Jilly liked
Active Member
Joined: 2 weeks ago
Posts: 5
30/11/2018 10:03 am  

Phil, thank you so much for all of these thoughts. I did kind of want it to sound like two different poems, or at least two different tones, to show the shift from passivity to taking life by the horns, as it were, but I hear you; it may be too much disparity. Maybe I can make two different poems out of this. And I especially hear you about the meter. I am playing with a form I believe to be relatively unique, trying to get 4 - 6 rhymes into every couplet or half couplet. This necessarily produces some very abstract images and perhaps some of them need to be switched out. Reading aloud/recording is a great idea! Thank you for that. I am actually not  familiar with Prufrock, Plath's Lady Lazarus, so I shall rectify that deficiency in my education forthwith. (:  Again, thank you so much for your thoughts! Wonderful feedback that I will definitely attend to as I rewrite!

Active Member
Joined: 4 days ago
Posts: 9
11/12/2018 5:49 pm  

I have read the piece twice, and will likely read it again. I like the pairing of similar words when the rhythm is fast; as a reader, I respond well to that portion. 

There is much happening in this piece. Perhaps dividing it into movements may help . Thanks for submitting it!

Active Member
Joined: 2 weeks ago
Posts: 5
11/12/2018 6:03 pm  

Thank you so much for your comments! I am so pleased that my poem merited a re-read. (: Could you tell me more about what you mean by movements? like poem i poem ii poem iii? I can't picture exactly what you mean. . . 

Thank you again! 


Active Member
Joined: 4 days ago
Posts: 9
11/12/2018 6:09 pm  

Some poets divide using Roman numerals...especially on long pieces

Phil Hess
Active Member
Joined: 2 weeks ago
Posts: 13
12/12/2018 3:34 pm  


If you’re stuck on how to proceed with editing and revising your poem, you might want to review Rob Mackenzie’s list of editing rules. You don’t necessarily have to agree with all of them; rather, just use them as he suggests as an “early warning system”.

I started writing up some suggestions for you, but everything was lost when this site’s editor hiccuped, so let me just start over by focusing only on the first 5 lines. If you’re still interested, I’ll try to write a little more about the rest at a later time.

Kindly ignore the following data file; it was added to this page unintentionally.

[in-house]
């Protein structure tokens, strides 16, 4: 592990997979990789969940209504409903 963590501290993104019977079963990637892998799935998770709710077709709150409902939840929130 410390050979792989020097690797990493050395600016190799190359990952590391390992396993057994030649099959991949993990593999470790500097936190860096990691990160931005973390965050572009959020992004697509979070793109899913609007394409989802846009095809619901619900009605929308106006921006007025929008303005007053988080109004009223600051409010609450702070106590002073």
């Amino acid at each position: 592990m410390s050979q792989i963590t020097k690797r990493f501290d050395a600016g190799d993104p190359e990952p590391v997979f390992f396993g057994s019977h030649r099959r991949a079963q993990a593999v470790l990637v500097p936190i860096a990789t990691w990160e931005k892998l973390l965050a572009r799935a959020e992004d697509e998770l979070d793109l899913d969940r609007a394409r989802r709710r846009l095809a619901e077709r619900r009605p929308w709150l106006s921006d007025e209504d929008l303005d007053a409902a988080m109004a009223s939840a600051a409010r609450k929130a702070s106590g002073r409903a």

First line good, then you expand on it to show how it’s empty, good idea. But then “sister days”: I assume these are similar empty days. If so, then isn’t “fullness” kind of redundant? And how can empty days echo anything? Or does that mean these days were not empty, but full of noise and activity? If so, then it seems like you’ve created a problem for the reader with “fullness” since you used “full” to describe the empty day.

Note you might be able to shorten this by saying succinctly “I do not even hear echoes of its older sisters” or something like that, although you still have the problem of communicating to the reader whether it’s the echo of emptiness or echo of activity.

“Yea” - do you mean that or “yeah”? If “yea”, then you ought to be able to substitute “indeed” without much change in meaning.

“strangely” - why? don’t tell us, let the words suggest that this situation is strange, maybe unexpected.

“yester sisters” - all days are past or “yester”, so how how are these different from the other days? Maybe more recent or “younger”?

Probably one of the toughest things in writing poetry is determining whether what you’ve written is the same as what you have in your head. The reader only knows what you’re written. That’s probably why setting a poem aside for a time is useful - when you come back to it you’re now more like a reader of your own work than its author and can be more objective. Don’t worry, everyone struggles with this.